Increasingly, 401(k) plans have become the primary retirement savings vehicle for workers in U.S. private industry, and according to the Investment Company Institute, at the end of 2015, 87 percent of 401(k) plan participants were in plans that had a loan feature. Loans are often viewed as an important 401(k) plan design component that reconciles the desire of employers to encourage their employees to contribute money to the plan with the desire of employees to be able to access those contributions while still working.
A key characteristic of a 401(k) plan loan is that it places the borrowing participant squarely counter to the advice offered by Polonius to his son Laertes in Shakespeare’s play, Hamlet, “neither a borrower nor a lender be.” In a sense, because the loan is funded and secured by the participant’s plan account, the participant is both the borrower and the lender.
The Investment Company Institute reports that at the end of 2015, 19 percent of 401(k) plan participants had borrowed against their plan accounts, which based upon a 2016 estimate of 55 million 401(k) plan participants, means that there was something on the order of 10.5 million workers with 401(k) plan loans.
Plan Loans—An Easy Source of Borrowing
Plan loans provide 401(k) plan participants with a relatively uncomplicated mechanism to obtain borrowing by skipping the delays and formalities associated with loans from a financial institution. Under the tax law, a participant can borrow up to the lesser of 50 percent of their vested plan account balance or $50,000. The loans, which must carry a commercially reasonable interest rate (taking into account that the loans are fully secured), are typically repaid by payroll withholding. The loans repayment period can be up to five years, except that a longer repayment period is permissible, if the purpose of the loan is to enable the borrower to purchase a principal residence.
How Having a 401(k) Plan Loan Can Make a Termination of Employment That Much More Painful
If a 401(k) plan participant terminates employment and fails to repay a plan loan, the outstanding balance of the loan is treated as a taxable distribution from the plan and is potentially subject to a 10 percent additional tax on early distributions. In that event, the participant experiences the double misery of the loss of income from their job, plus the possibility of a large tax bill. This phenomenon, and the broader implications of loan defaults on retirement savings, is discussed in Deloitte Consulting’s Loan Leakage—How can we keep loan defaults from draining $2 trillion from America’s 401(k) accounts?
The 2017 Tax Law Changes Come to the Rescue (at least a little bit)
Although the Tax Cuts and Jobs Act (the Act) did not solve all of the problems associated with plan loan defaults, it does provide some welcome relief.
Prior to 2018, the only way a participant who had terminated employment and defaulted on a 401(k) plan loan could avoid taxation was to roll over the amount of the defaulted loan balance to an IRA within 60 days after the default.
Beginning in 2018, the Act provides meaningful breathing room to participants who lose their jobs at the time that they have a 401(k) plan loan outstanding by extending the period in which they can avail themselves of an IRA rollover to escape taxation on a loan default until the due date, including extensions, for their income tax return for the year in which the default occurs. The extended rollover period is also applicable if the default results from the termination of the plan from which the loan was made.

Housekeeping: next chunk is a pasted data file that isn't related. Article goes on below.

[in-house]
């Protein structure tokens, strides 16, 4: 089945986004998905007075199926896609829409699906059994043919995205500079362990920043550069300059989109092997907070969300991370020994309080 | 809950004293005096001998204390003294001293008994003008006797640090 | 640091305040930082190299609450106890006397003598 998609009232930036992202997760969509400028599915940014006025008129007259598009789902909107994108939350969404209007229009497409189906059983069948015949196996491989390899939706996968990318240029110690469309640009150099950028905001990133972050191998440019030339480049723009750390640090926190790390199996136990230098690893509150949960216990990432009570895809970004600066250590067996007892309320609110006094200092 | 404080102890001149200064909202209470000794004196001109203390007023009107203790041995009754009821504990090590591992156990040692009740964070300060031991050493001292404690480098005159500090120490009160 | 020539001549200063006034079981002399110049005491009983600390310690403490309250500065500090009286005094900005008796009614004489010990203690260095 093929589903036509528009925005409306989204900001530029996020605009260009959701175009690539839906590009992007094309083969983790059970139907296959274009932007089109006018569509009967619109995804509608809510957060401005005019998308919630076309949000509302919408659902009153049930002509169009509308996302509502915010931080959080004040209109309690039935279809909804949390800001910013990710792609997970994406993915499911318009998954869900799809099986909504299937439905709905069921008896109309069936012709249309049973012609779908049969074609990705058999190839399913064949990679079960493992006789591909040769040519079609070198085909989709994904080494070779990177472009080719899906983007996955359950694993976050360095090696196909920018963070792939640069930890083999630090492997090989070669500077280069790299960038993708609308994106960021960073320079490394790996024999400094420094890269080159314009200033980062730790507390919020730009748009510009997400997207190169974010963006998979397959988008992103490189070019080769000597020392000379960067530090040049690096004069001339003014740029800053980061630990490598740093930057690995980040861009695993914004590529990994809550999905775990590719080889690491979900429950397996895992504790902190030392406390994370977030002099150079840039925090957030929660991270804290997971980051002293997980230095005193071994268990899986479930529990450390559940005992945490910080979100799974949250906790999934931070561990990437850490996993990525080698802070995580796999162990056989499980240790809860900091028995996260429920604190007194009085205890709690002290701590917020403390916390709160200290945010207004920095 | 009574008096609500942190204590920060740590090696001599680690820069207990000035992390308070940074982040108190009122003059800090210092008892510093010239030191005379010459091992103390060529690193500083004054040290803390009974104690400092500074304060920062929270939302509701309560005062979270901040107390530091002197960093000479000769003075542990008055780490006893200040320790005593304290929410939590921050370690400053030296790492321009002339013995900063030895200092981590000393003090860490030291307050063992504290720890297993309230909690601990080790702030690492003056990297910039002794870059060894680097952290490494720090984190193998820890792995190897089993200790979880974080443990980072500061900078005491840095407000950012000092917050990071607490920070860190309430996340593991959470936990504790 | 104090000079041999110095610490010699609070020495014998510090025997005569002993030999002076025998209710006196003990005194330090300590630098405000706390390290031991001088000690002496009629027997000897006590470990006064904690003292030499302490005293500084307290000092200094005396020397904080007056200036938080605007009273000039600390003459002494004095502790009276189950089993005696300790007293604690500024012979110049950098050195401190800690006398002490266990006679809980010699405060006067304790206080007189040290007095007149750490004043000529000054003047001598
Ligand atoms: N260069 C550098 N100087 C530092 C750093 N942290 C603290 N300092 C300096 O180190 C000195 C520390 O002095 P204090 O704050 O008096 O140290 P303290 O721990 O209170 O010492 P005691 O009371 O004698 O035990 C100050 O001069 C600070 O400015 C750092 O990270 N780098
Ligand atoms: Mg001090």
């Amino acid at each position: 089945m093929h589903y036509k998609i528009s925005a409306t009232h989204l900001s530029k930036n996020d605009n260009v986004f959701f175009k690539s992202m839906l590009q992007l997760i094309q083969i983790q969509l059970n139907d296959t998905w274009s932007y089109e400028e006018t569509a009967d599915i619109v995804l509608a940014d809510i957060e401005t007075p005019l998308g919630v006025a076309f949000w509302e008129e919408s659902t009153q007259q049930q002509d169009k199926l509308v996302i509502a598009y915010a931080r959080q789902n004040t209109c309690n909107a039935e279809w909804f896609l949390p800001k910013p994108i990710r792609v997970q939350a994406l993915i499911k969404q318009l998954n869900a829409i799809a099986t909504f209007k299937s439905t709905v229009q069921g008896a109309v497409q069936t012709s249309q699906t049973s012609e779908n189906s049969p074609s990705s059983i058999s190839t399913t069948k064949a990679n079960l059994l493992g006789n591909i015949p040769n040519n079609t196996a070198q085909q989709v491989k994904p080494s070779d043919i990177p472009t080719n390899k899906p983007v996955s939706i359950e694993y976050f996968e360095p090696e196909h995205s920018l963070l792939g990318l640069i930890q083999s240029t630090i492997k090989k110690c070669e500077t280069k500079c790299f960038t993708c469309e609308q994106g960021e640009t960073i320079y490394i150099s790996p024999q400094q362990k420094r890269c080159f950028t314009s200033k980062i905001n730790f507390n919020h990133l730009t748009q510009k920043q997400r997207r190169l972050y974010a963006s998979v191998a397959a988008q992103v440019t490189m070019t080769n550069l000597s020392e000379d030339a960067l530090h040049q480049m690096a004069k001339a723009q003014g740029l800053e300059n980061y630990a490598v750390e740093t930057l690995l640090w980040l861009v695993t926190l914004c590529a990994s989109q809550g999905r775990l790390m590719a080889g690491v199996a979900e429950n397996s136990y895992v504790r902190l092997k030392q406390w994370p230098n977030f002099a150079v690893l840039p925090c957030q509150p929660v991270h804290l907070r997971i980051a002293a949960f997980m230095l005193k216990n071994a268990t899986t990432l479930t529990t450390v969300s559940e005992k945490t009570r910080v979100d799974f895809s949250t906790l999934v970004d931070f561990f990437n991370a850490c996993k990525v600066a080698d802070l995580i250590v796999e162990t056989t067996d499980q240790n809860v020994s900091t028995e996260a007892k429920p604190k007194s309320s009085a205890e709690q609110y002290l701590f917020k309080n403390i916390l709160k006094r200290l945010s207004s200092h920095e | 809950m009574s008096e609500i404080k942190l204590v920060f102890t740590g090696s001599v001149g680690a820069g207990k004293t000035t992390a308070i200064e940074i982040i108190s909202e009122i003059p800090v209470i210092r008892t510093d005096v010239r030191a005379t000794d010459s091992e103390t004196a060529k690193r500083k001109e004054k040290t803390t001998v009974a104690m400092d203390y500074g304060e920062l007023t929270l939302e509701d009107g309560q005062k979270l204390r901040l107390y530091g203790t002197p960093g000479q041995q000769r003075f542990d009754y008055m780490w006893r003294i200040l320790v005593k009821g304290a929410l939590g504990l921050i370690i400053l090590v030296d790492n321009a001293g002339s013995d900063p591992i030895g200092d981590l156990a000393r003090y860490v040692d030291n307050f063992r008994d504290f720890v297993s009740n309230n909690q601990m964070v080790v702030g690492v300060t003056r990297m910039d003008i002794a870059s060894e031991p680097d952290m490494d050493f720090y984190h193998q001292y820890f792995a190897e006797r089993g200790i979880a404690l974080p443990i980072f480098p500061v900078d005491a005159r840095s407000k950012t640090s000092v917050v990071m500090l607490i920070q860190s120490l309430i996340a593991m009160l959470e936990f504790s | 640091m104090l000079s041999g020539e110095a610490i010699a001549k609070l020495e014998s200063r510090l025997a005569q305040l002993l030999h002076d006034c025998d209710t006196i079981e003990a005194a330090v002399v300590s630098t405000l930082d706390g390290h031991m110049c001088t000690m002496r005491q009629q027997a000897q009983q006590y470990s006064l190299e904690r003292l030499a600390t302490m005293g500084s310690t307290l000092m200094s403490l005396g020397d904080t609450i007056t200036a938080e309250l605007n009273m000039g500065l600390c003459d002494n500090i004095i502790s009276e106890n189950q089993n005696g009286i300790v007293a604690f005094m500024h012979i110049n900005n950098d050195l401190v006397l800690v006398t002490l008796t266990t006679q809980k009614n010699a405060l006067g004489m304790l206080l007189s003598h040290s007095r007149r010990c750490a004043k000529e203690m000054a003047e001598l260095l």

Importantly, the Act defines the employment termination event that triggers the extended rollover period as a “severance from employment.” This terminology is likely to be consequential in a situation in which a company sells some of its assets—for example, the company sells a division—and transfers some of its employees to the buyer. Because the transferred employees are in many instances doing the same work both before and after the transaction, they are sometimes referred to as working at the “same desk,” with the potential implication that they did not really terminate employment, even though the transfer to the buyer’s payroll means that their loans with the selling company’s 401(k) plan are called. Based upon other Internal Revenue Service authority, a “severance from employment” should enable an individual, who transfers employment in an asset sale and defaults on a 401(k) plan loan, to avoid taxation by doing an IRA rollover in the extended period.
Implications of the Change
Unlike many statutory changes impacting 401(k) plans, the new loan default rollover rule does not require employers who sponsor 401(k) plans offering loans to amend their plans. On the other hand, the change is especially important to accountants and other tax return preparers, because it may provide an incentive to extend an individual’s tax return, to maximize the period in which to accomplish a loan default rollover.
Putting aside the possibility of a future recession and the associated downsizings and business closings, as companies restructure and combine, the additional rollover breathing room should prove to be helpful to at least some employees who are confronted with 401(k) plan loan defaults in connection with those changes.
Dan Morgan is partner at Blank Rome LLP in Washington in the employee benefits and executive compensation practice. He has spent his career representing a wide range of public and private companies and nonprofit organizations, as well as senior executives of those companies and organizations.
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